Beck Prosper: the Behemoth Returns!
When this old machine turned up at Beck Prosper’s lovely state-of-the-art factory in Kingswinford, the vast majority of staff believed it was merely waiting to be collected by either the scrap man or the Black Country Museum. There were even suggestions we could paint it and exhibit it at the entrance to Beck Prosper as a commemorative monolith.
The machine was in fact the original thread roller as built by Prosper Engineering back at the end of the 1960s. The company was originally set up to build these machines with their innovative third rolling die which eradicated thread distortion on through rolling. The three dies went on to become the company logo and remained so until quite recently.
The above machine brought back many fond memories for the old guard from the Prosper days and they had a vision of restoring the machine to its former glory despite the scepticism of most. The Prosper people were aware of the capabilities of the machine, its quality and its speed and accuracy across the full range of diameters. It had once made components for an Australian power station; 9in double end studs threaded around 10in each end with an overall length of approximately 72in.
A decision was taken to refurbish this excellent machine as it was basically sound but in need of some tender loving care and modernisation.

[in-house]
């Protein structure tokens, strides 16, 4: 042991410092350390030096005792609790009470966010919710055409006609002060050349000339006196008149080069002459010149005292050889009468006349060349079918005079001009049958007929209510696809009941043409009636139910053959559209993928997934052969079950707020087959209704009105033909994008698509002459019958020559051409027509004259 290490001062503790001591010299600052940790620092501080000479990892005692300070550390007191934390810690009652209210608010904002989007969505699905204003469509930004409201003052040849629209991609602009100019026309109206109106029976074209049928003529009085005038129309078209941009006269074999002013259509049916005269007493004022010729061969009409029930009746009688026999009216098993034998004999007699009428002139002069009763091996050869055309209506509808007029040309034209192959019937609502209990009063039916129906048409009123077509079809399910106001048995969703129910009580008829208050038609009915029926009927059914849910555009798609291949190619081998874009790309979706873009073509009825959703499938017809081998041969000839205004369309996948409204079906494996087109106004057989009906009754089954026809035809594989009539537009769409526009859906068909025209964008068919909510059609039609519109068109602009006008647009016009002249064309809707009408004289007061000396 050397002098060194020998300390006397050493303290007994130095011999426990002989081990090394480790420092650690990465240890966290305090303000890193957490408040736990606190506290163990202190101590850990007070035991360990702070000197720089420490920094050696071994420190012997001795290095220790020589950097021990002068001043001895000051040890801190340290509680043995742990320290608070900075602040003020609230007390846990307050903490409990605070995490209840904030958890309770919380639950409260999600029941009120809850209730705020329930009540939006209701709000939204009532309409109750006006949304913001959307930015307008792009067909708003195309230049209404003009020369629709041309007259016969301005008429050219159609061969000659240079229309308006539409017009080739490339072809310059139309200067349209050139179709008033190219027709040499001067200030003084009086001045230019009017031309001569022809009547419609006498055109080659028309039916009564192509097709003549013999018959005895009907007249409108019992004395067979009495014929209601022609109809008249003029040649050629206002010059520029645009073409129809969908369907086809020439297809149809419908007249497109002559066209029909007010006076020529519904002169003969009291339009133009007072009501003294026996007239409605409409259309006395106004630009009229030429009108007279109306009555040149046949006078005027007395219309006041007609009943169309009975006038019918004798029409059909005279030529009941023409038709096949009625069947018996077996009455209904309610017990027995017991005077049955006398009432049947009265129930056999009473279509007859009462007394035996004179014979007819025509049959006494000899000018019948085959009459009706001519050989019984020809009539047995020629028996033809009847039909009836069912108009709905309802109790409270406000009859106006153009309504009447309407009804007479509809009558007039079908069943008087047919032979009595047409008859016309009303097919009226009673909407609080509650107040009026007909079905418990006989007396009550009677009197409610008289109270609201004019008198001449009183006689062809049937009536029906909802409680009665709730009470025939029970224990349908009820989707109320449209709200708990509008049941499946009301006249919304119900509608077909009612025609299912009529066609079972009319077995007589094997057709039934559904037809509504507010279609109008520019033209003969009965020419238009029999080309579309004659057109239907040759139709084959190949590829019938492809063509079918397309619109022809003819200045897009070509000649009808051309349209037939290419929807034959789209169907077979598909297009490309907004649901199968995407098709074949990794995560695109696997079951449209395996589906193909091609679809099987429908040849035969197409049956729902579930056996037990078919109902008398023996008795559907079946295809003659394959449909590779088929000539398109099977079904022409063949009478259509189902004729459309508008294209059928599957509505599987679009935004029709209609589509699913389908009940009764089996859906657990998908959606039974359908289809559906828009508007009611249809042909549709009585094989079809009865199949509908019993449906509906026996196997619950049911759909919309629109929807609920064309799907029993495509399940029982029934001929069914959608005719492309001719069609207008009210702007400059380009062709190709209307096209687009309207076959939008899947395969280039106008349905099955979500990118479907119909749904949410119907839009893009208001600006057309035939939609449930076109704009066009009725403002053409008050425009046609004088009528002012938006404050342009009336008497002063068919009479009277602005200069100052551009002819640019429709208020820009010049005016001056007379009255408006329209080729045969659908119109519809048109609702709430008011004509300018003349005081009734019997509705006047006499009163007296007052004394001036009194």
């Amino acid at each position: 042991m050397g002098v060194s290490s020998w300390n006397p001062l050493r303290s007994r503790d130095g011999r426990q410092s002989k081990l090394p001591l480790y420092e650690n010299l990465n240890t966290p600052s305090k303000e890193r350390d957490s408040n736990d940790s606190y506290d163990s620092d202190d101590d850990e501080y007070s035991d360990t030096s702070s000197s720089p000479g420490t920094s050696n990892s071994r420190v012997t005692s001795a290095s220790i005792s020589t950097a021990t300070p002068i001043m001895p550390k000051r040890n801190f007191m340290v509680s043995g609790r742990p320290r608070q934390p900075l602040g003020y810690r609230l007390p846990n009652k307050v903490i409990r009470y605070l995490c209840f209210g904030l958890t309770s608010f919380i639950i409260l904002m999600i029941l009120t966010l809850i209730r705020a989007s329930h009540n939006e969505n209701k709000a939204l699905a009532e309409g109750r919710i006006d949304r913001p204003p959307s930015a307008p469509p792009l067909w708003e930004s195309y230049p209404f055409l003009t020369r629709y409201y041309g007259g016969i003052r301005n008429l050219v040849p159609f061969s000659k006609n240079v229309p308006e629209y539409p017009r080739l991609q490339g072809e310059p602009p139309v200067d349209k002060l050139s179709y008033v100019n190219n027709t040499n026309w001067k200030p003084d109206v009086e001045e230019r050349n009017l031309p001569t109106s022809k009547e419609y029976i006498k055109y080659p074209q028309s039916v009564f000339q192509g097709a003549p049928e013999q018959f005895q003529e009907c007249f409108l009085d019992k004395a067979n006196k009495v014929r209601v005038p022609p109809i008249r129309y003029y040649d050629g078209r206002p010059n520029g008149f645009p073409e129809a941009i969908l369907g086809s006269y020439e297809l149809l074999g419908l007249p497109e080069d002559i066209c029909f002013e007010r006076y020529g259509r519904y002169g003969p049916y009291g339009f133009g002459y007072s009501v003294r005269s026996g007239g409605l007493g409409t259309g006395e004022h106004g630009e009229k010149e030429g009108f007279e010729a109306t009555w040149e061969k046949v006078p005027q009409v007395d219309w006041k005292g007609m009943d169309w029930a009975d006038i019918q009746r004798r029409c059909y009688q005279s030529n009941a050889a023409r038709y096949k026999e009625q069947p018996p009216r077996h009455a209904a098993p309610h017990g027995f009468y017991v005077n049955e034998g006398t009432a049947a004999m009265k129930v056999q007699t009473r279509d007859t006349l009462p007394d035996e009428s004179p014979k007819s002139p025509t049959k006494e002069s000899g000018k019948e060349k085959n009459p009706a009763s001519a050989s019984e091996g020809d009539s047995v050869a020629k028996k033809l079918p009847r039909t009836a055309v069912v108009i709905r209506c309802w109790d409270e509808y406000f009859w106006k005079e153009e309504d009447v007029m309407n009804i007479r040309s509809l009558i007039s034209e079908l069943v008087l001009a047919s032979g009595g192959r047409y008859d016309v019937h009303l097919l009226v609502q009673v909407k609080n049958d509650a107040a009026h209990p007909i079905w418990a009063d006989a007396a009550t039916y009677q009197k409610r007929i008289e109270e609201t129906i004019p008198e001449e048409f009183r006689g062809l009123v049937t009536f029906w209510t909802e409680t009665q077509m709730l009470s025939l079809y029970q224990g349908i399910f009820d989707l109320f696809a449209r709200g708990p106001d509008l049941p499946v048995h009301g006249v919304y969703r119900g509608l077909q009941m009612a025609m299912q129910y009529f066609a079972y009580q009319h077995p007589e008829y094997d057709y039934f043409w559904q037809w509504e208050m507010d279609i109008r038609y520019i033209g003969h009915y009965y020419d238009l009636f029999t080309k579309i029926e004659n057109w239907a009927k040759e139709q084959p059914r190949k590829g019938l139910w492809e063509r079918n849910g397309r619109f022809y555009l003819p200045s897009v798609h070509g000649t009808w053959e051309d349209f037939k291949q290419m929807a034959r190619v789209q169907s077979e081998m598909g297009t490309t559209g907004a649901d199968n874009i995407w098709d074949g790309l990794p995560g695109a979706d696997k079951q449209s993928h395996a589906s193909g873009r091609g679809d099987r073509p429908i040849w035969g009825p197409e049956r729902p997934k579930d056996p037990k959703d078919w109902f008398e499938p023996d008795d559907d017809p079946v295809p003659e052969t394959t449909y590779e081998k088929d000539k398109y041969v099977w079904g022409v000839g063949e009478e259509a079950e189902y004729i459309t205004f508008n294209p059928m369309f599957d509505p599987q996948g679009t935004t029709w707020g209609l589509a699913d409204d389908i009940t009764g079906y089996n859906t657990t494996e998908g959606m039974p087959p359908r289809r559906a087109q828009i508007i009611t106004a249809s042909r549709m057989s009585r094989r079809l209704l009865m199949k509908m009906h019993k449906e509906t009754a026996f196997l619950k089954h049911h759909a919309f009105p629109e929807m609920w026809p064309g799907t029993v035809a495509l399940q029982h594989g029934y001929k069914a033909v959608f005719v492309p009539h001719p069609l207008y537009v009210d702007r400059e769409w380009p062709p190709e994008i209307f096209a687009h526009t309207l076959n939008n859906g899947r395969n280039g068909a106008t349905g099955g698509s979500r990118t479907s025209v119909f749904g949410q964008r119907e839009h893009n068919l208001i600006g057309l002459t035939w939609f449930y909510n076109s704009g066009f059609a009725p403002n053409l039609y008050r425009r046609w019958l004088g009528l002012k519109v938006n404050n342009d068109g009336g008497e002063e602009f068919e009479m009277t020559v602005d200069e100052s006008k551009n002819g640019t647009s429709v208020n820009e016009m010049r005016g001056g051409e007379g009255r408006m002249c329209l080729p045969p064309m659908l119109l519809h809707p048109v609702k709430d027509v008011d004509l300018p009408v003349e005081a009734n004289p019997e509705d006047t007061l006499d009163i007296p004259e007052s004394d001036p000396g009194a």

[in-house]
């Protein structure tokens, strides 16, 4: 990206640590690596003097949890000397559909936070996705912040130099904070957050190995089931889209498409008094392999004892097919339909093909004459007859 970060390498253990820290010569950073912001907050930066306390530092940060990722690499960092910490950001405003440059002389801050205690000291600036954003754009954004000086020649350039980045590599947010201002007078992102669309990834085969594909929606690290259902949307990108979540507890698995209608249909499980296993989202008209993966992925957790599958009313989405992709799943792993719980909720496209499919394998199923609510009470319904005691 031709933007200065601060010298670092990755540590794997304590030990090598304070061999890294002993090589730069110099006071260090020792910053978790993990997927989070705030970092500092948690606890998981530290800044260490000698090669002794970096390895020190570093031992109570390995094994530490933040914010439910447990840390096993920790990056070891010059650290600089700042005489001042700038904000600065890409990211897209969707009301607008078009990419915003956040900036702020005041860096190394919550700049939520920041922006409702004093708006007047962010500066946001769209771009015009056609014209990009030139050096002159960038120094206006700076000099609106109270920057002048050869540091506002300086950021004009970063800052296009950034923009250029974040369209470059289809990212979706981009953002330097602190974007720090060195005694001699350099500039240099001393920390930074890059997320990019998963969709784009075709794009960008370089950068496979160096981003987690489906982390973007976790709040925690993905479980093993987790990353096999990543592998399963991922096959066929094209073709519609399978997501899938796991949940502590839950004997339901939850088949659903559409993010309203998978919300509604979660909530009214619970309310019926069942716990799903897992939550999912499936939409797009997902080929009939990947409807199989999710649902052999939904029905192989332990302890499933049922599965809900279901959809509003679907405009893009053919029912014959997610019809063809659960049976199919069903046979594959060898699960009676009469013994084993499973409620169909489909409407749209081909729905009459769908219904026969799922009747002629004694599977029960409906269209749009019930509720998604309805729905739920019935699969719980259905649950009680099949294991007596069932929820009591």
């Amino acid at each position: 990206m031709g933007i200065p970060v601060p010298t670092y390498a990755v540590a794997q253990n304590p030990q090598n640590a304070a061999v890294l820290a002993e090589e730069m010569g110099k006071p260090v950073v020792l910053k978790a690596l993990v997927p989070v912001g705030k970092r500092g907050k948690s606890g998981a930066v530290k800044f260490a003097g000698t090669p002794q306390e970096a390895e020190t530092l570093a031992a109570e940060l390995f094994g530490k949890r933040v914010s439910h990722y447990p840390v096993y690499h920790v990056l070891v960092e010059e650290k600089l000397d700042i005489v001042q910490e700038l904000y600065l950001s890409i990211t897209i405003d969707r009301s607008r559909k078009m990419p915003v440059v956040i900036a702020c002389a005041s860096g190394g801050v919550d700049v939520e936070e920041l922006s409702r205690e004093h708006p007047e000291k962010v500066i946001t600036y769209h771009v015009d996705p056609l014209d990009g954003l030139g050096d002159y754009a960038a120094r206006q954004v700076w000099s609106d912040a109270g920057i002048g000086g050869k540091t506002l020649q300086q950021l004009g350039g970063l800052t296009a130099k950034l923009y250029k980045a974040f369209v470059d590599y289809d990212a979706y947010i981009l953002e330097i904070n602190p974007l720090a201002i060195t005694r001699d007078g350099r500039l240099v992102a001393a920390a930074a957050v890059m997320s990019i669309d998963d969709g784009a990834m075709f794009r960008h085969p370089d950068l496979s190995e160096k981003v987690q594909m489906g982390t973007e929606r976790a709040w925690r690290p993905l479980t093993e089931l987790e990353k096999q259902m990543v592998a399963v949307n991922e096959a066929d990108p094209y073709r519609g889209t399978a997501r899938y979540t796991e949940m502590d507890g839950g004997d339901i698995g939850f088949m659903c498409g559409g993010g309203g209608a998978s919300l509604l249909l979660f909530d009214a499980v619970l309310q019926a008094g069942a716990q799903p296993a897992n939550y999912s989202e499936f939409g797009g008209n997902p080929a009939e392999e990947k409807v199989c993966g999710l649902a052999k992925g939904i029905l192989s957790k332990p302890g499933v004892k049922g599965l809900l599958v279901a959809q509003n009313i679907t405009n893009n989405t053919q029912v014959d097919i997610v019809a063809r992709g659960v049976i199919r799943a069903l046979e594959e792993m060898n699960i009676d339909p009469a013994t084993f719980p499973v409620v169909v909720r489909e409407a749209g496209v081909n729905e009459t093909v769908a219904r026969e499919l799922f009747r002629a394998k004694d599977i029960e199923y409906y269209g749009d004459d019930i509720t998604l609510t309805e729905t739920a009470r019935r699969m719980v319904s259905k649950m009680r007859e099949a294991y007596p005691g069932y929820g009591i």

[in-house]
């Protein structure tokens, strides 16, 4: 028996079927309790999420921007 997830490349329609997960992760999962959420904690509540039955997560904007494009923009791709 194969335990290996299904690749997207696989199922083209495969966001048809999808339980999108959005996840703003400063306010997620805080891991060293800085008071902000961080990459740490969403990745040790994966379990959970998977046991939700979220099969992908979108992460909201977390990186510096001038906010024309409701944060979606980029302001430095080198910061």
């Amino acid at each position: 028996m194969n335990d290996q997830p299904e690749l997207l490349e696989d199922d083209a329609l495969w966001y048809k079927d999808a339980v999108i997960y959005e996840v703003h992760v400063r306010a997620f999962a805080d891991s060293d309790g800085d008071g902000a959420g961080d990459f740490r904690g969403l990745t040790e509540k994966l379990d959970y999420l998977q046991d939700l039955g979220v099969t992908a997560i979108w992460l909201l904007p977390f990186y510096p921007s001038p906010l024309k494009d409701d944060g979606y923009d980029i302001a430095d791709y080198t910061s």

In March 2013 after a couple of weeks away the behemoth returned. It now sits proudly in the middle of the production area, fired up and ready to go. It is the latest addition to our bank of three plunge rolling machines to cover all diameters from 0.25in to 7in plus, and is currently earmarked for a job in the nuclear industry now it has been tested and proved.
Some of the staff are unsure whether it is even the same machine!
With its capacity of 120t it is capable of plunge and thread rolling and can roll various heavy thread forms, such as ‘acme’, ‘buttress’, etc.
Beck Prosper, as Prosper Engineering before us, make our own rolling dies and this ensures that only quality appropriate dies are used on a quality machine which adds up to the end user receiving quality components. The value of the machine to the company in its first year alone will see estimated savings on previously sub-contracted work of around £200,000.
There’s many a good tune played on an old fiddle!